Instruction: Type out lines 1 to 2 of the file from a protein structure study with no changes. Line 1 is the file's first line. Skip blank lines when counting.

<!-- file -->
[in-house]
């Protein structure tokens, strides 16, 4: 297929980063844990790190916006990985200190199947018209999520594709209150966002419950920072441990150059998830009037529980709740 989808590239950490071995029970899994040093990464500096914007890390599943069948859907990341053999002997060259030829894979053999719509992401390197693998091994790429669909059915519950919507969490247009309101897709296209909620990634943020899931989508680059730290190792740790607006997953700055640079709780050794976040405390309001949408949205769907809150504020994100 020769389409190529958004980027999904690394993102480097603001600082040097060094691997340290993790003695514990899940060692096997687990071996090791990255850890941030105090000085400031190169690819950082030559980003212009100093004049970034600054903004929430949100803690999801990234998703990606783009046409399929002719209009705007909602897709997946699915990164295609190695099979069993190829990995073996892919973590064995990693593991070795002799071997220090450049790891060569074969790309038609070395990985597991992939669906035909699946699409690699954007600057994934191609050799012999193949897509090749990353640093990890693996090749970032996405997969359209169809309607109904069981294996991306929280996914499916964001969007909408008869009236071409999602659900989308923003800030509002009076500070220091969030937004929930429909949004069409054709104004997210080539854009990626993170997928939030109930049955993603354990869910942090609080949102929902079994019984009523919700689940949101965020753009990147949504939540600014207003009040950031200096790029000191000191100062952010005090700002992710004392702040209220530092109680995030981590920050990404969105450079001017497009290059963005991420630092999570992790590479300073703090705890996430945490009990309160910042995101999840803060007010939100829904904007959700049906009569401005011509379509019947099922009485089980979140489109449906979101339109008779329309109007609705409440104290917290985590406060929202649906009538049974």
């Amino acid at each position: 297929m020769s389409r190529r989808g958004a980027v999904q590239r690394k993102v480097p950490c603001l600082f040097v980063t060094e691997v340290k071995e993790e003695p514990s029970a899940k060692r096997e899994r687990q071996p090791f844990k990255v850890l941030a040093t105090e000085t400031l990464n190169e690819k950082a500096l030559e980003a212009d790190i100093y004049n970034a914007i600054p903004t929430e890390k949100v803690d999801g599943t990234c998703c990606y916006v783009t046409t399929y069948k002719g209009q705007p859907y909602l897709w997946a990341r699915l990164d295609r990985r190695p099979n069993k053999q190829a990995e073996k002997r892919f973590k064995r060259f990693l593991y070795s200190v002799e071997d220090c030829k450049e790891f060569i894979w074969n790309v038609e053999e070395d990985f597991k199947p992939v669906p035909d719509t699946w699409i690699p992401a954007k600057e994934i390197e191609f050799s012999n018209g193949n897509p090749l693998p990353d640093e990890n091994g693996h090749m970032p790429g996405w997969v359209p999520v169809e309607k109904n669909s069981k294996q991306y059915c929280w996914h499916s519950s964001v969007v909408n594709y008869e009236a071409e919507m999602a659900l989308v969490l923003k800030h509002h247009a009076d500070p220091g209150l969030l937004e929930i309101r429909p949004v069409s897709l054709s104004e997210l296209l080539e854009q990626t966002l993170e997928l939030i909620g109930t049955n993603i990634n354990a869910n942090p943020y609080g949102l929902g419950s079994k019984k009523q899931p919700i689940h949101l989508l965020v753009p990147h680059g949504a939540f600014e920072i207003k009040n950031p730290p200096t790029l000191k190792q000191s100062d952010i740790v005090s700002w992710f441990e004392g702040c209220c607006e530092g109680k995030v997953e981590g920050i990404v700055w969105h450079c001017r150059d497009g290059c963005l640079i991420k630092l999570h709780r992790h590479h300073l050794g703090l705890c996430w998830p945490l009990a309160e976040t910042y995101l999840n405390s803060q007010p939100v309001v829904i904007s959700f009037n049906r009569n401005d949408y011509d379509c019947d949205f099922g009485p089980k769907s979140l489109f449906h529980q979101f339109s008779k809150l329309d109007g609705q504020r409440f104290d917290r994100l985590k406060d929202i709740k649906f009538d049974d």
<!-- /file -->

[in-house]
């Protein structure tokens, strides 16, 4: 297929980063844990790190916006990985200190199947018209999520594709209150966002419950920072441990150059998830009037529980709740 989808590239950490071995029970899994040093990464500096914007890390599943069948859907990341053999002997060259030829894979053999719509992401390197693998091994790429669909059915519950919507969490247009309101897709296209909620990634943020899931989508680059730290190792740790607006997953700055640079709780050794976040405390309001949408949205769907809150504020994100 020769389409190529958004980027999904690394993102480097603001600082040097060094691997340290993790003695514990899940060692096997687990071996090791990255850890941030105090000085400031190169690819950082030559980003212009100093004049970034600054903004929430949100803690999801990234998703990606783009046409399929002719209009705007909602897709997946699915990164295609190695099979069993190829990995073996892919973590064995990693593991070795002799071997220090450049790891060569074969790309038609070395990985597991992939669906035909699946699409690699954007600057994934191609050799012999193949897509090749990353640093990890693996090749970032996405997969359209169809309607109904069981294996991306929280996914499916964001969007909408008869009236071409999602659900989308923003800030509002009076500070220091969030937004929930429909949004069409054709104004997210080539854009990626993170997928939030109930049955993603354990869910942090609080949102929902079994019984009523919700689940949101965020753009990147949504939540600014207003009040950031200096790029000191000191100062952010005090700002992710004392702040209220530092109680995030981590920050990404969105450079001017497009290059963005991420630092999570992790590479300073703090705890996430945490009990309160910042995101999840803060007010939100829904904007959700049906009569401005011509379509019947099922009485089980979140489109449906979101339109008779329309109007609705409440104290917290985590406060929202649906009538049974």